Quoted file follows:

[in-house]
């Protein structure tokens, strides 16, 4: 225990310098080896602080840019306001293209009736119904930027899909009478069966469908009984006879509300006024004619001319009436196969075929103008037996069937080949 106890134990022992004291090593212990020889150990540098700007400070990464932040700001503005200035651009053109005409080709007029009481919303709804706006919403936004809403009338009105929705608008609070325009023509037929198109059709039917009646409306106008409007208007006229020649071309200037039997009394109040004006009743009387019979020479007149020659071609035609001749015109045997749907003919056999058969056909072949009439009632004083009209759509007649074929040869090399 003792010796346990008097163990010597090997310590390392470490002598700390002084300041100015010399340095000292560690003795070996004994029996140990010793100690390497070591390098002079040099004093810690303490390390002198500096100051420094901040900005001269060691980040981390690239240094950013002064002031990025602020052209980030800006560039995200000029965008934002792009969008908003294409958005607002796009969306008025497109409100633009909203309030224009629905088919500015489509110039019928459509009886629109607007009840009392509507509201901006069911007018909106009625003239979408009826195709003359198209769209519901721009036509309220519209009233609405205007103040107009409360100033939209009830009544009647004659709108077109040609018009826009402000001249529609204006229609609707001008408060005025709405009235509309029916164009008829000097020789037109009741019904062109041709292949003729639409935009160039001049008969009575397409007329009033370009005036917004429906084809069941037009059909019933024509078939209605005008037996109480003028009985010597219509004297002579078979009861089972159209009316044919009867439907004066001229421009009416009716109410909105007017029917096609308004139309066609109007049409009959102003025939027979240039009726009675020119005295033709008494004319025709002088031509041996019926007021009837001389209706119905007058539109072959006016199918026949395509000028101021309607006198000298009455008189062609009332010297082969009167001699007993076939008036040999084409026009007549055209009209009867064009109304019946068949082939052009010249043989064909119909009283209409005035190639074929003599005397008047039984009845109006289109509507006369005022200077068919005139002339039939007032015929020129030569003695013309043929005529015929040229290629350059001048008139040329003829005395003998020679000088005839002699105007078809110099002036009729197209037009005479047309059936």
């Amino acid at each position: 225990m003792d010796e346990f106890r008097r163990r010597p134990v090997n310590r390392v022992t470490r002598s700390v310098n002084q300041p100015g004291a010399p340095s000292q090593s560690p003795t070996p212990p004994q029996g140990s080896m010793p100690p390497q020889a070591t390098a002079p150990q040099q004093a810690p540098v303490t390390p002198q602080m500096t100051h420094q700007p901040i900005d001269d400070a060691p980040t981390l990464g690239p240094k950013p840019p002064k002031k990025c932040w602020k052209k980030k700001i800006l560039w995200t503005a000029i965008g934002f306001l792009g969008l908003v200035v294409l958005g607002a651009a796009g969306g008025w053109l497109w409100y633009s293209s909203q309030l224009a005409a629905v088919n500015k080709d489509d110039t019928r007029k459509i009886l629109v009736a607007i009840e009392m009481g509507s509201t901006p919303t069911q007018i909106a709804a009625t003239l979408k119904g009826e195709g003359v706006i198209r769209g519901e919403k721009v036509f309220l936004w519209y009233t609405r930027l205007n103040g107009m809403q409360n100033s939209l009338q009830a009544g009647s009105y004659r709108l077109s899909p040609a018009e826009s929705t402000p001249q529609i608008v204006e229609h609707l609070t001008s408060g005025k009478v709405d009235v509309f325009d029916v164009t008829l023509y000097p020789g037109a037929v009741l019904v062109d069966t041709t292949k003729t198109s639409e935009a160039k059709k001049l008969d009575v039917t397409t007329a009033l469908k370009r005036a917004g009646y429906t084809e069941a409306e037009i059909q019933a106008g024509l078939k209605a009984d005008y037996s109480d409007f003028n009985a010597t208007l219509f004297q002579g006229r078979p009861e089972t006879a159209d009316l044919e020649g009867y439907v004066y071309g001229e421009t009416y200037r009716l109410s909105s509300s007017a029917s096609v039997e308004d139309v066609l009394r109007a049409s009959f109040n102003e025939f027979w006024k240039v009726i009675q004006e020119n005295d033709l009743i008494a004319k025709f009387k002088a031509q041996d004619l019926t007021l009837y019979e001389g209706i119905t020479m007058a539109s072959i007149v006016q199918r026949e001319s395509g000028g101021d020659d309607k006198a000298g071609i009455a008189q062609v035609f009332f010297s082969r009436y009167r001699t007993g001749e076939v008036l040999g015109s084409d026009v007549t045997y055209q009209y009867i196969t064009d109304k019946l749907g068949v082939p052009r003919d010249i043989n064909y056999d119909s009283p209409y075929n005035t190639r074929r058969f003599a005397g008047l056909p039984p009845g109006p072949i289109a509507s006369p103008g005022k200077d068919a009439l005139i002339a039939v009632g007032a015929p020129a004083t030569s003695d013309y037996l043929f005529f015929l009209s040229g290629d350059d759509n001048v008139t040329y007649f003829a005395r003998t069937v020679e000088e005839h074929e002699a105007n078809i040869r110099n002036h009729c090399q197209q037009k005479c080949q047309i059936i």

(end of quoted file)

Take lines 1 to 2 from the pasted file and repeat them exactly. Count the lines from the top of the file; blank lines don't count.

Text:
[in-house]
């Protein structure tokens, strides 16, 4: 225990310098080896602080840019306001293209009736119904930027899909009478069966469908009984006879509300006024004619001319009436196969075929103008037996069937080949 106890134990022992004291090593212990020889150990540098700007400070990464932040700001503005200035651009053109005409080709007029009481919303709804706006919403936004809403009338009105929705608008609070325009023509037929198109059709039917009646409306106008409007208007006229020649071309200037039997009394109040004006009743009387019979020479007149020659071609035609001749015109045997749907003919056999058969056909072949009439009632004083009209759509007649074929040869090399 003792010796346990008097163990010597090997310590390392470490002598700390002084300041100015010399340095000292560690003795070996004994029996140990010793100690390497070591390098002079040099004093810690303490390390002198500096100051420094901040900005001269060691980040981390690239240094950013002064002031990025602020052209980030800006560039995200000029965008934002792009969008908003294409958005607002796009969306008025497109409100633009909203309030224009629905088919500015489509110039019928459509009886629109607007009840009392509507509201901006069911007018909106009625003239979408009826195709003359198209769209519901721009036509309220519209009233609405205007103040107009409360100033939209009830009544009647004659709108077109040609018009826009402000001249529609204006229609609707001008408060005025709405009235509309029916164009008829000097020789037109009741019904062109041709292949003729639409935009160039001049008969009575397409007329009033370009005036917004429906084809069941037009059909019933024509078939209605005008037996109480003028009985010597219509004297002579078979009861089972159209009316044919009867439907004066001229421009009416009716109410909105007017029917096609308004139309066609109007049409009959102003025939027979240039009726009675020119005295033709008494004319025709002088031509041996019926007021009837001389209706119905007058539109072959006016199918026949395509000028101021309607006198000298009455008189062609009332010297082969009167001699007993076939008036040999084409026009007549055209009209009867064009109304019946068949082939052009010249043989064909119909009283209409005035190639074929003599005397008047039984009845109006289109509507006369005022200077068919005139002339039939007032015929020129030569003695013309043929005529015929040229290629350059001048008139040329003829005395003998020679000088005839002699105007078809110099002036009729197209037009005479047309059936």